The lead fixation device 10 may be formed as a part of a separate member selectively attachable to the burr hole ring, or it may be formed as an integral portion of the burr hole ring. Again, the burr hole ring would typically be pre-placed within the pre-drilled burr hole, with the lead fixation device insertable into the pre-placed burr hole ring.

The sleeve 12, as depicted in FIGS. 1 and 2 as a cylindrical member, further defines inwardly extending circular shoulders 16, 18, a pair of opposing apertures 20, 22 at each end of the sleeve 12, and an inner wall 23. The sleeve 10 is preferably about 0.15-0.20 inches at its maximum outside diameter and has a preferable length of 0.20-0.30 inches. The sleeve may be made from a biocompatible material, such as, metal or plastic. Those skilled in the art will appreciate that the sleeve may incorporate a variety of other dimensions, depending on the chosen lead, burr hole ring and the desired application.

The inward circular shoulders 16, 18 are curved or angled at 21 to permit and control the bending of the lead. The curved shoulders allow the lead to be directed radially outward from the sleeve 12 and parallel to the cranium. A small flexible plug, not shown, may be inserted to engage the sleeve 12 and to close off either of the apertures 20, 22. Significantly, with the use of the lead-interactive members 14, the lead is stabilized prior to the placement of the flexible plug.

Seated between the shoulders 16, 18 of the sleeve 12 are the lead-interactive members 14, preferably springs. It is contemplated that other lead-interactive members may be used to fix the lead relative to the sleeve, and still be considered within the spirit and scope of the present invention. As most preferred, two pairs of opposing springs 14 are positioned within the sleeve 12. These four springs are positioned equidistant around the inner wall 23 of the sleeve 12 resulting in the two pairs of opposing spring sets. The number of springs and their configuration are dictated by the desired amount of radial force to be exerted on the lead. Thus, one should understand that other numbers, arrangements, shapes and sizes of springs may be used with the present invention, depending on the desired amount of radial force on the lead body. The springs 14 may be made of any biocompatible material that exhibits resiliency, such as, metal, plastic or rubber. The selection of the material is dictated, at least in part, by the desired spring force to be applied to the lead body.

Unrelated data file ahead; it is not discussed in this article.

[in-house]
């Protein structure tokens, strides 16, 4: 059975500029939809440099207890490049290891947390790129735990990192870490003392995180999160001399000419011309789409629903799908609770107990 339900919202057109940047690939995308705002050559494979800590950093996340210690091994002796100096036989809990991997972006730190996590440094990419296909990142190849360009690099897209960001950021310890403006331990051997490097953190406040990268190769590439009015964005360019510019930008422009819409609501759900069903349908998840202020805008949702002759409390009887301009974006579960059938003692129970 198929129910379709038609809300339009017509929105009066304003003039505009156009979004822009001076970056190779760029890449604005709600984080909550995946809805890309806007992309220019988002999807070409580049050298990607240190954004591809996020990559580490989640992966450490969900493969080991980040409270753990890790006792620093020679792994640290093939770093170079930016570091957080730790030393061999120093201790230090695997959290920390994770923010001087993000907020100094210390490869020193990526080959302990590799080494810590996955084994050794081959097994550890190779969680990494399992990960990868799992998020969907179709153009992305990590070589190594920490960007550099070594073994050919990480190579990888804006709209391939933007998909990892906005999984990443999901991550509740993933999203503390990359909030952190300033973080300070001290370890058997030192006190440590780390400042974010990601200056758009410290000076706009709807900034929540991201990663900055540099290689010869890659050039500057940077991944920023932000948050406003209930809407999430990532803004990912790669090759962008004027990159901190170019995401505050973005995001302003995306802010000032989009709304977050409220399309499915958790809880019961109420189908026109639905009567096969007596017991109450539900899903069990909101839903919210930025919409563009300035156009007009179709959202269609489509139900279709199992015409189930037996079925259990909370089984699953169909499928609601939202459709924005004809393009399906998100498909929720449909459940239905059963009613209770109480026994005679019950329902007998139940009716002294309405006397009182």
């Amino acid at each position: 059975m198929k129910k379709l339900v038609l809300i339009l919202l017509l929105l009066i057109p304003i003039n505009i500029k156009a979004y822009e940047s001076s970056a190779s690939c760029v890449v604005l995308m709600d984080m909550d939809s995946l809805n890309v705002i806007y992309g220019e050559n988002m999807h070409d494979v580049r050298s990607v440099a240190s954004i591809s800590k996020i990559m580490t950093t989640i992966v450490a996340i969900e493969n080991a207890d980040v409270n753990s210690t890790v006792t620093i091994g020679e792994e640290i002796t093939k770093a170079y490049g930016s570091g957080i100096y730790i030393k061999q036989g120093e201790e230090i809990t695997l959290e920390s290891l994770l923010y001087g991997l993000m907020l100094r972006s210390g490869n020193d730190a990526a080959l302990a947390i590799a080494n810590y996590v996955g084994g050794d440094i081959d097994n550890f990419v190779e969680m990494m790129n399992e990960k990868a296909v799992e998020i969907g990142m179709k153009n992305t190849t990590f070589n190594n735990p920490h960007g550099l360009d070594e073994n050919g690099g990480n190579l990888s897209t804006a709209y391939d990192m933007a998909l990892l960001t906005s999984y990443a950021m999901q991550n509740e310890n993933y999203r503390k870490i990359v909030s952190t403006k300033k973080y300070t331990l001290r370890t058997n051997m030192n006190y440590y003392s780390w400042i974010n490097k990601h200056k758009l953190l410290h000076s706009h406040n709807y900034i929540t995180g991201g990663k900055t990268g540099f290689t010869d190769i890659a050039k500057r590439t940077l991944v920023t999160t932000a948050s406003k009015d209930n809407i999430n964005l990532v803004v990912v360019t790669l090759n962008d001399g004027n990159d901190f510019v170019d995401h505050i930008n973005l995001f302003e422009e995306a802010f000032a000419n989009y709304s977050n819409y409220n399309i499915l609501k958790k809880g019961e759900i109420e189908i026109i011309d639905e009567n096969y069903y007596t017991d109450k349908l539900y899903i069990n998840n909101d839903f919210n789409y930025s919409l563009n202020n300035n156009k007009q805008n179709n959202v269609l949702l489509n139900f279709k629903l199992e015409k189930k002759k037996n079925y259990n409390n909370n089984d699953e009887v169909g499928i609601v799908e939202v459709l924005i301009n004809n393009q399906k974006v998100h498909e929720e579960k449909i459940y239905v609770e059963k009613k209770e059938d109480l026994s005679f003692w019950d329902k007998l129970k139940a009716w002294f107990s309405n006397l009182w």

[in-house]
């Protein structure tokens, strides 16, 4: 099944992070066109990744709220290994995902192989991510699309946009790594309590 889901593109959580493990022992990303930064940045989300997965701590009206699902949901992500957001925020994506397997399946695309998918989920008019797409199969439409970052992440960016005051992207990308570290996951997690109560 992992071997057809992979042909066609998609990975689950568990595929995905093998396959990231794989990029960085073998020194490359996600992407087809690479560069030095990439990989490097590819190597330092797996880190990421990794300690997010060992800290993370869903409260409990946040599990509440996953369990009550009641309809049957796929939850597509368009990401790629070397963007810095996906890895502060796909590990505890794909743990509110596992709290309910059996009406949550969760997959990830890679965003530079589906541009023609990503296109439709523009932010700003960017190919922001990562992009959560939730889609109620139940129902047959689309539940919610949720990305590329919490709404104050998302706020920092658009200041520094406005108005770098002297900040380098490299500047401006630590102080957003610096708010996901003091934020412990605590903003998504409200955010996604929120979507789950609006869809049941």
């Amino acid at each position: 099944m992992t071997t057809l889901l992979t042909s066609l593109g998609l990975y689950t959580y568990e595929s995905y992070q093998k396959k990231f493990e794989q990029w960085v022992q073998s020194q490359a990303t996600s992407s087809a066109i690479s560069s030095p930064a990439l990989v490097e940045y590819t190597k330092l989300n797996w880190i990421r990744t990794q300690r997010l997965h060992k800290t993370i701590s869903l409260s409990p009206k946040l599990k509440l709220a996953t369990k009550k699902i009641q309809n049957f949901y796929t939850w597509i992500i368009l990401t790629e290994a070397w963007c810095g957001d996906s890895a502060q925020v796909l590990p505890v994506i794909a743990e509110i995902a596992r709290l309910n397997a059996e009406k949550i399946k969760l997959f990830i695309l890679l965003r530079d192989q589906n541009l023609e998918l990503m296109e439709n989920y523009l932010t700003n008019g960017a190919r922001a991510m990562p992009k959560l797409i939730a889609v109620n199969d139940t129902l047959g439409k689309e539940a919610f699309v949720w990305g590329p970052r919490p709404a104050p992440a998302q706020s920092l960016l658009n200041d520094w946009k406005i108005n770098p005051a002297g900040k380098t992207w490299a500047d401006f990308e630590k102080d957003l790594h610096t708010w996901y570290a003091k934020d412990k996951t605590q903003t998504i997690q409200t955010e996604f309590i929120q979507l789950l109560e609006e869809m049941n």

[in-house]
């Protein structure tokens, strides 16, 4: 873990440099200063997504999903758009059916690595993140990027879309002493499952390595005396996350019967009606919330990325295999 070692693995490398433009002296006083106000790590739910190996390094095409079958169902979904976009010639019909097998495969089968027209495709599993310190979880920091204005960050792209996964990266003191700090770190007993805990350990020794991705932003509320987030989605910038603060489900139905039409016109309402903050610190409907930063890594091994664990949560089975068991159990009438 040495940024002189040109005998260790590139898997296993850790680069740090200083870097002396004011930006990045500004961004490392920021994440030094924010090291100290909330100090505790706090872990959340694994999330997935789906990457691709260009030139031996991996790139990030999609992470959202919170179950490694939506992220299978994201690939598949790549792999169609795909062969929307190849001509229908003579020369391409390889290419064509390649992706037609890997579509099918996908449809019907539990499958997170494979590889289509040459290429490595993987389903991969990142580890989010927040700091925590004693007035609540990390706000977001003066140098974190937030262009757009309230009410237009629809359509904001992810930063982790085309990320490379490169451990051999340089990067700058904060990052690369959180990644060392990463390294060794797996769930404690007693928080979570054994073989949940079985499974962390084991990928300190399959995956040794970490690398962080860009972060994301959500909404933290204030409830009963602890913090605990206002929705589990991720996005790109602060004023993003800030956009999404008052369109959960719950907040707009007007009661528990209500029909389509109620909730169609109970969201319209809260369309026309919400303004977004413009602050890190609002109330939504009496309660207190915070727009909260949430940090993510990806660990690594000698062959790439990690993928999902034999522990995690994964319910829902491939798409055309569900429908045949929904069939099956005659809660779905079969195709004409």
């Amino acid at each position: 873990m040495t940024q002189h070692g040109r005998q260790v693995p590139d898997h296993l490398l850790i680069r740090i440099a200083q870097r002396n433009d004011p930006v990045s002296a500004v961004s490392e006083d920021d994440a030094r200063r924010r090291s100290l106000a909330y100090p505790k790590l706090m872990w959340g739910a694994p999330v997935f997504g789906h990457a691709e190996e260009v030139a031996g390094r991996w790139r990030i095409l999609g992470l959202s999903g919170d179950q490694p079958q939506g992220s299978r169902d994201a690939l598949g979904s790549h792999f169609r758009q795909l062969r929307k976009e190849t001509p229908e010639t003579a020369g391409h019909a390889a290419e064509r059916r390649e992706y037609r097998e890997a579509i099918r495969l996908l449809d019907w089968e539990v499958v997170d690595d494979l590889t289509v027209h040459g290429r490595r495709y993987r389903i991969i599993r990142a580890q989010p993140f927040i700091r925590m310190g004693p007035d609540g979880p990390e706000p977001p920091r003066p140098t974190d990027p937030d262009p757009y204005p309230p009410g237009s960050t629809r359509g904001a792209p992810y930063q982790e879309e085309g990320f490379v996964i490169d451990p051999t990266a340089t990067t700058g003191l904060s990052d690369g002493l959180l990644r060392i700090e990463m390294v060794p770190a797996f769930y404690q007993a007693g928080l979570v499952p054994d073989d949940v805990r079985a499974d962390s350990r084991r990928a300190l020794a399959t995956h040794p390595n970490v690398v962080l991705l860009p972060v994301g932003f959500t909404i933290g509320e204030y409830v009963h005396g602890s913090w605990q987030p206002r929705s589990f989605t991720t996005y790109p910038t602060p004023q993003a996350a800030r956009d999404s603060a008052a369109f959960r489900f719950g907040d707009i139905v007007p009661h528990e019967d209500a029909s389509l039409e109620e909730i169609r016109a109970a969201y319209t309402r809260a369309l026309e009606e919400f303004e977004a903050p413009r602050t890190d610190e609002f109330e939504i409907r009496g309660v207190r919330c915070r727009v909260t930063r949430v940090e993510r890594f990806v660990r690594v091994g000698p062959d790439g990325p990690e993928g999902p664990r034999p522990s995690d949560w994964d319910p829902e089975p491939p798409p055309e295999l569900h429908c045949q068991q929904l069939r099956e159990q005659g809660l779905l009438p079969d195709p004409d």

The springs 14 are formed as thin, elongated members defining a curve 24 located near its longitudinal center. The curve 24 creates the resiliency of the spring 14. The overall length of the spring, in its unsprung state, is slightly less than the distance between the shoulders 16 and 18. As most preferred, the spring 14 is fixed at one end to the inner wall 23 and is free at its opposing end. That is, for example, the spring 14 is fixed to the inner wall 23 near the shoulder 16 and is free at the opposite spring end near the shoulder 18. Space is provided between the end of the spring 14 and the shoulder 18 to accommodate longitudinal movement of the spring end when the lead is inserted into the sleeve, compressing the spring 14. As preferred, the installed springs 14 create an opening through the sleeve 12 which has an unsprung diameter of 0.040-0.045 inches to accommodate a standard lead with an outer diameter of 0.050 inches. The unsprung diameter is selected to provide a certain radial force on the lead body. Accordingly, it will be appreciated by one skilled in the art that other unsprung diameters may be designed depending on the desired radial force to be exerted on the lead body.